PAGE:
Re­serve Bank flexes its mus­cles

De­fend­ing its de­ci­sion to refuse to ex­port in­tel­lec­tual prop­erty rights

Finweek English Edition - - Creating Wealth -

ONE OF THE MAIN REA­SONS in­ven­tors and le­gal prac­ti­tion­ers con­tra­vene ex­change con­trol reg­u­la­tions is the lack of knowl­edge about the types of trans­ac­tions that re­quire ap­proval. A case pend­ing in the Cape Town High Court has put that kind of ig­no­rance back in the spot­light.

The SA Re­serve Bank is de­fend­ing an ap­pli­ca­tion by Promethea, a com­pany reg­is­tered in Van­u­atu (a coun­try com­pris­ing many is­lands in the South Pa­cific) to re­view the Bank’s de­ci­sion to refuse ap­proval for the ex­pa­tri­a­tion of in­tel­lec­tual prop­erty (IP) from South Africa. Com­mer­cial­i­sa­tion and sur­vival of the IP are now un­der threat, due to the par­ties’ al­leged con­tra­ven­tion of SA’s ex­change con­trol reg­u­la­tions, es­pe­cially where it re­quires prior ap­proval for the ex­port of “cap­i­tal” – which in­cludes IP and the right to re­ceive roy­al­ties from SA.

Over 2004/2005, Colin Vale and Ge­orge Long de­vel­oped pro­to­type pres­sure and wick paraf­fin stoves. Patent applications were filed at­tor­neys. “Once IP leaves SA you can eas­ily use the IP to re­duce South African tax (ie, by li­cens­ing SA op­er­at­ing com­pa­nies) and en­sure that for­eign royalty in­come isn’t sub­ject to tax in SA. It’s mainly for tax rea­sons that the ex­pa­tri­a­tion of IP is strictly con­trolled,” Van Zantwijk says.

It’s thus im­per­a­tive for South African IP hold­ers who in­tend to take that IP off­shore to ob­tain Bank ap­proval in the fol­low­ing in­stances: Where IP is as­signed to a for­eigner. For ex­am­ple, where a South African in­ven­tor as­signs his ad­he­sive patents to 3M (US). Where a li­cence is con­cluded and con­se­quently roy­al­ties paid to a for­eigner. For ex­am­ple, where a McDon­ald’s fran­chisee in SA pays roy­al­ties to McDon­ald’s (SA) for both in­ven­tions. In 2006, Vale and Long as­signed their patents to Promethea, a com­pany reg­is­tered in Van­u­atu, in con­sid­er­a­tion for 10% bearer shares in the com­pany. How­ever, no ex­change con­trol ap­proval for the as­sign­ment was ever ob­tained. The re­la­tion­ship be­tween Promethea man­age­ment and its in­ven­tors soured and cer­tain patent rights have con­se­quently been lost.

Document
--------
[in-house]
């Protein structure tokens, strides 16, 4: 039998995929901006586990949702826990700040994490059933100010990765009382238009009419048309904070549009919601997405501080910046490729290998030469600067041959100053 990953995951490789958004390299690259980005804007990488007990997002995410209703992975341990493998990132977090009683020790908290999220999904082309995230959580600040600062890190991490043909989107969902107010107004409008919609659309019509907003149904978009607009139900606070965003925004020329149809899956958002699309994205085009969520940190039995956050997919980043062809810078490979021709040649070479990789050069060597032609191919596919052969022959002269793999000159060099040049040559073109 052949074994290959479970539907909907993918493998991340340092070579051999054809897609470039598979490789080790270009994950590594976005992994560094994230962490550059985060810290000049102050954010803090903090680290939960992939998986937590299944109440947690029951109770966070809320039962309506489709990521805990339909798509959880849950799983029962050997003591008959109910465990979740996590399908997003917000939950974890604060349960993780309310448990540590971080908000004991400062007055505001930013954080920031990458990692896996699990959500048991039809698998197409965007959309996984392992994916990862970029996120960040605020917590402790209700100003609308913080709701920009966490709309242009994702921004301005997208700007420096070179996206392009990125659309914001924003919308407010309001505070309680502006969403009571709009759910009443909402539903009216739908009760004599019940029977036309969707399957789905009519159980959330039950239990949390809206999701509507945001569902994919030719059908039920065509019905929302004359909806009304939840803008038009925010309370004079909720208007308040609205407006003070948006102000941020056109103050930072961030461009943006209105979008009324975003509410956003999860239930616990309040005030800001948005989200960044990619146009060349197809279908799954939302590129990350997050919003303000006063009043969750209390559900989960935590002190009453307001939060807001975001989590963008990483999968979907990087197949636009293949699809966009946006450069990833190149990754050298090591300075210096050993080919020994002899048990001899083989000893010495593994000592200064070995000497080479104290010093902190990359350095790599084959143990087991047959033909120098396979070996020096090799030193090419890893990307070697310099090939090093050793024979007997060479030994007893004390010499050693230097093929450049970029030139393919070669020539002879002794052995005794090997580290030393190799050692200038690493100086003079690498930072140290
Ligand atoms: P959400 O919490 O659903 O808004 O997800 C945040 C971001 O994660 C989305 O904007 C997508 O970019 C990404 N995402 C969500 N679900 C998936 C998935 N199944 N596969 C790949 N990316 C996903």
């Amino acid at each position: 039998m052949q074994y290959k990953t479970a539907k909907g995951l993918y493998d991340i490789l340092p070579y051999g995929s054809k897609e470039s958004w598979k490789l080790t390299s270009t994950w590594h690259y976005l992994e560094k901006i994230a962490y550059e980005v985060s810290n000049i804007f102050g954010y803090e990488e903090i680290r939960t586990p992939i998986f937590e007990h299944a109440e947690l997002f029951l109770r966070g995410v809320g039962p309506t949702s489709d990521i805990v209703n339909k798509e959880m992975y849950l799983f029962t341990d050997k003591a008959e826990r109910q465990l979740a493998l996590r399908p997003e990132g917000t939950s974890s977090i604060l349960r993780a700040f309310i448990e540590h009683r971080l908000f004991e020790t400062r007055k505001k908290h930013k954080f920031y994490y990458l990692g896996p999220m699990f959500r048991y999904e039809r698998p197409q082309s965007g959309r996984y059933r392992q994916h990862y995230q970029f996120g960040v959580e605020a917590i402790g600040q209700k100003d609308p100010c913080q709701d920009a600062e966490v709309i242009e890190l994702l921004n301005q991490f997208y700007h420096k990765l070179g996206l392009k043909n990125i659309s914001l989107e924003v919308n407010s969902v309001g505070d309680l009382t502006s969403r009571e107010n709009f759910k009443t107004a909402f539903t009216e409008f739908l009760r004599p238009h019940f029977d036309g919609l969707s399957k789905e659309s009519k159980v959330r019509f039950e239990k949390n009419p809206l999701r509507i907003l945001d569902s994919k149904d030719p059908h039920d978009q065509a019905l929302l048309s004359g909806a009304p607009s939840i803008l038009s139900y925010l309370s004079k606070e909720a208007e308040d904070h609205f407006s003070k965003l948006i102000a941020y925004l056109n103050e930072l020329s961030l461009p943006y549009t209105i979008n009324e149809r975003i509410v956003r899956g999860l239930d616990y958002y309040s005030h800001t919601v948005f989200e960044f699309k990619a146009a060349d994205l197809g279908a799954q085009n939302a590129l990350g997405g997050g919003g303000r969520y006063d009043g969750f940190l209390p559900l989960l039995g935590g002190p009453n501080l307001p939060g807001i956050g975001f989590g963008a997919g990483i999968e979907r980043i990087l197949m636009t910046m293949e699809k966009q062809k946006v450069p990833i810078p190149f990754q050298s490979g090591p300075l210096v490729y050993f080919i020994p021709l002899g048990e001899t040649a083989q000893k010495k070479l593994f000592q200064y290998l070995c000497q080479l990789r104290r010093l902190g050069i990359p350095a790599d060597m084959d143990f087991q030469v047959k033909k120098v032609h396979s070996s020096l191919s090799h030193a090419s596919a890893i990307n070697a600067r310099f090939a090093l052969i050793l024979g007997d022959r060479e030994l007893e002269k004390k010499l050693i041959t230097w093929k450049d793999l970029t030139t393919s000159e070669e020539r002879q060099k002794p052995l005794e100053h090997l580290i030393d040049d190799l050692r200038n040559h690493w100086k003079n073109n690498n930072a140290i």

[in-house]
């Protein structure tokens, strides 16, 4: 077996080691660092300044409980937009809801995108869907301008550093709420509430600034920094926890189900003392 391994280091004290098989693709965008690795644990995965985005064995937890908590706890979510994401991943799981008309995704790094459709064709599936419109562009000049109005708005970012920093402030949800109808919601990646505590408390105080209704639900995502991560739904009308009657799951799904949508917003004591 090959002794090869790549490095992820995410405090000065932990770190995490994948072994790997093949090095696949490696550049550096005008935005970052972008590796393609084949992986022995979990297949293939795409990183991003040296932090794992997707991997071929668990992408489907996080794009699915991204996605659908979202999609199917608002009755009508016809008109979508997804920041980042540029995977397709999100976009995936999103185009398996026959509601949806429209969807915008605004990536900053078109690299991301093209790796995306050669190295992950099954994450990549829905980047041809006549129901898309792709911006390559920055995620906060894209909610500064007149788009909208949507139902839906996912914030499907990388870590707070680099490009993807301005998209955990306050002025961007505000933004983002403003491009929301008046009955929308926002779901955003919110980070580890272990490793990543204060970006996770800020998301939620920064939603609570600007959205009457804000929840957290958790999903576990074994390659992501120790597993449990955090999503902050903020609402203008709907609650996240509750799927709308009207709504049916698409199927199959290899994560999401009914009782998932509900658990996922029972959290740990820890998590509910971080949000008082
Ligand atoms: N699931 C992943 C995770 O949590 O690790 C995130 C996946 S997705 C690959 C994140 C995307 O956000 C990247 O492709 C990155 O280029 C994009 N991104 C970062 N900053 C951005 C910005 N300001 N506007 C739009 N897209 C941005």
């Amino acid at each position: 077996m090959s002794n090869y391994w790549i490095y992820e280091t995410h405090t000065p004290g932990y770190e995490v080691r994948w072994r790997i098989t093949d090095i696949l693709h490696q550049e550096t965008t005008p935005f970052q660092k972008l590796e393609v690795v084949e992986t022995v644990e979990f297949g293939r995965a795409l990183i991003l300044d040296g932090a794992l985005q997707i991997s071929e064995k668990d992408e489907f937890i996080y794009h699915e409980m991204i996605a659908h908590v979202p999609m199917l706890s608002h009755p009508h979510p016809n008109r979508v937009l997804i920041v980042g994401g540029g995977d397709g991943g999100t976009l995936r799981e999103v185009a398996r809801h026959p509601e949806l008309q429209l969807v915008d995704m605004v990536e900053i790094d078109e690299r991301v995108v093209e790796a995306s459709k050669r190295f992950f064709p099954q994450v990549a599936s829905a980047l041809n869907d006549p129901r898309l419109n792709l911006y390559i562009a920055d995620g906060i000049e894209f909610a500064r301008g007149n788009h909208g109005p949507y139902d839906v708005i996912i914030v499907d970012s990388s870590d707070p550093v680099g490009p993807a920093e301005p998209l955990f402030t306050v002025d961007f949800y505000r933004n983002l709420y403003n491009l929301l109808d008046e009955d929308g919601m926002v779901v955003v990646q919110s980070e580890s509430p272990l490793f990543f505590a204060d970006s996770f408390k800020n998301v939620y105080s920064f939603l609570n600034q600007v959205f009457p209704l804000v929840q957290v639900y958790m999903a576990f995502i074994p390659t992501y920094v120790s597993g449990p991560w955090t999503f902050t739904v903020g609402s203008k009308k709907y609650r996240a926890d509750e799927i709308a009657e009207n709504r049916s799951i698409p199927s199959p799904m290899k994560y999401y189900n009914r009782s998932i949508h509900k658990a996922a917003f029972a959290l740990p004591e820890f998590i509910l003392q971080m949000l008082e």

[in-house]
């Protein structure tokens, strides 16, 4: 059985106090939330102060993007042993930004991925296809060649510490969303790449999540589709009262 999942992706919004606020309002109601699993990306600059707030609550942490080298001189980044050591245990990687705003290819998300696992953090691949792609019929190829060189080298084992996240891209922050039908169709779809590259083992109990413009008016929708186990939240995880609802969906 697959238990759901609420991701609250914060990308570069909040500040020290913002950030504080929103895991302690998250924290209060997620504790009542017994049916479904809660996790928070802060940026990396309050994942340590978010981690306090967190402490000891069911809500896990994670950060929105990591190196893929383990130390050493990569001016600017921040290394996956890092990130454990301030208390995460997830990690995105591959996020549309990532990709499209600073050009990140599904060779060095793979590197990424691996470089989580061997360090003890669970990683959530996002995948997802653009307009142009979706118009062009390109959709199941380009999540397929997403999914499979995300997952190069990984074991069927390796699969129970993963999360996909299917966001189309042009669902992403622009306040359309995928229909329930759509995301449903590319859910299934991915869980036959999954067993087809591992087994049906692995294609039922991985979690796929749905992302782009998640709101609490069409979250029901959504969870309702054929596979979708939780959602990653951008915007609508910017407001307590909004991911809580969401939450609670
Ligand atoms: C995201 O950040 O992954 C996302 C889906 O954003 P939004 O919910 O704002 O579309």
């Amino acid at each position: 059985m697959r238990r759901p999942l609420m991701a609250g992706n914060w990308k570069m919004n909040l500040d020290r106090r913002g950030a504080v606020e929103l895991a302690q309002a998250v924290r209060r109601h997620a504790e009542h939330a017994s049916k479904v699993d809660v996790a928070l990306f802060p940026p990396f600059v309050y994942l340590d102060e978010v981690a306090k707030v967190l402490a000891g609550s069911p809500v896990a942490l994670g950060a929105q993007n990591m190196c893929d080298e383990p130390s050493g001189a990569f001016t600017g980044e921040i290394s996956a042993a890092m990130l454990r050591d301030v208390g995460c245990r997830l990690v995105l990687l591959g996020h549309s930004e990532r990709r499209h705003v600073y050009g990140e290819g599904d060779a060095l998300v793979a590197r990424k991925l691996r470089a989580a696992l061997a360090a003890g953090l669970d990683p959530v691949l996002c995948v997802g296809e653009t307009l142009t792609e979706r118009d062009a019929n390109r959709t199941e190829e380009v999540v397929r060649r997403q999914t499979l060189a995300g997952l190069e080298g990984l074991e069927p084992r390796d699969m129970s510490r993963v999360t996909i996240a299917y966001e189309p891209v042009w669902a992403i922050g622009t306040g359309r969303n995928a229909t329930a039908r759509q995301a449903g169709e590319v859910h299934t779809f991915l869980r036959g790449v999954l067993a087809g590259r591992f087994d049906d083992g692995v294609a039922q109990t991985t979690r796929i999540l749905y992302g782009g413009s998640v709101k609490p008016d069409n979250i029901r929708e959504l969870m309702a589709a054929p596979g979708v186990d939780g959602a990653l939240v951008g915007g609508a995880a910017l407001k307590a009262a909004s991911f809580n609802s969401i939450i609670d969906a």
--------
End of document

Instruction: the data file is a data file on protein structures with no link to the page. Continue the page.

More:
This isn’t an ex­cep­tional case. Back in 2006 a sur­vey con­ducted on be­half of the SA Rev­enue Ser­vice trawl­ing all IP data­bases and fil­ter­ing out IP reg­is­tra­tions that cited for­eign ap­pli­cants and South African in­ven­tors was con­ducted. It found 423 patent fam­i­lies only cited SA in­ven­tors and for­eign ap­pli­cants (typ­i­cally in tax havens), which means the en­tity that filed also owned the patent. A patent fam­ily refers to a group of patents, patented in var­i­ous coun­tries.

“Since the Bank’s pol­icy was to al­low the ex­pa­tri­a­tion of IP from SA in ex­cep­tional cases only, we can as­sume most of those paten­tees are fol­low­ing the Promethea case very closely,” says An­thony van Zantwijk, a part­ner at Sibanda & Zantwijk patent

for the use of its trade­mark. Where a for­eigner is of­fered a li­cence at a dis­counted royalty rate. For ex­am­ple, where Wimpy SA al­lows its Botswana fran­chisee to use its trade­mark without pay­ment of roy­al­ties by fran­chisee to Wimpy (SA). Where a for­eigner is granted a li­cence per­mit­ting it to sub-li­cense the IP and re­ceives more from the sub-li­censee than roy­al­ties paid to the SA li­cen­sor. For ex­am­ple, where an SA patent holder grants a li­cence to a Mau­ri­tian com­pany in con­sid­er­a­tion for a royalty cal­cu­lated at 5% of turnover and per­mits the Mau­ri­tian com­pany to grant sub-li­cences to sub-li­censees at 7% royalty, thereby per­mit­ting the Mau­ri­tian li­censee to re­tain a 2% spread. Where prom­is­sory notes re­lat­ing to royalty pay­ments are trans­ferred to a for­eigner. For ex­am­ple, where grants Y a 10-year li­cence in con­sid­er­a­tion for an­nual royalty pay­ments of R10m, ev­i­denced by prom­is­sory notes (PNs) (ie, 10 x R10m notes) and then sells those PNs to a for­eigner for R50m. Where IP is ceded to a for­eigner as se­cu­rity. For ex­am­ple, where For­eign Co grants an SA com­pany a loan and the SA com­pany cedes its IP as se­cu­rity to the for­eign com­pany. Where a li­cen­sor per­mits a for­eign li­censee to in­sti­tute in­fringe­ment pro­ceed­ings re­lat­ing to the li­censed IP and to re­tain dam­ages. For ex­am­ple, where an SA owner of patents gives a Cana­dian a li­cence and al­lows the Cana­dian to in­sti­tute in­fringe­ment pro­ceed­ings against an in­fringer in Canada, per­mit­ting the Cana­dian li­censee to re­tain all dam­ages awarded by the court. “There are no ex­cep­tions to the above cat­e­gories. As such, even where a South African re­searcher has been con­tracted by a for­eign

This isn’t an ex­cep­tional case. An­thony van Zantwijk

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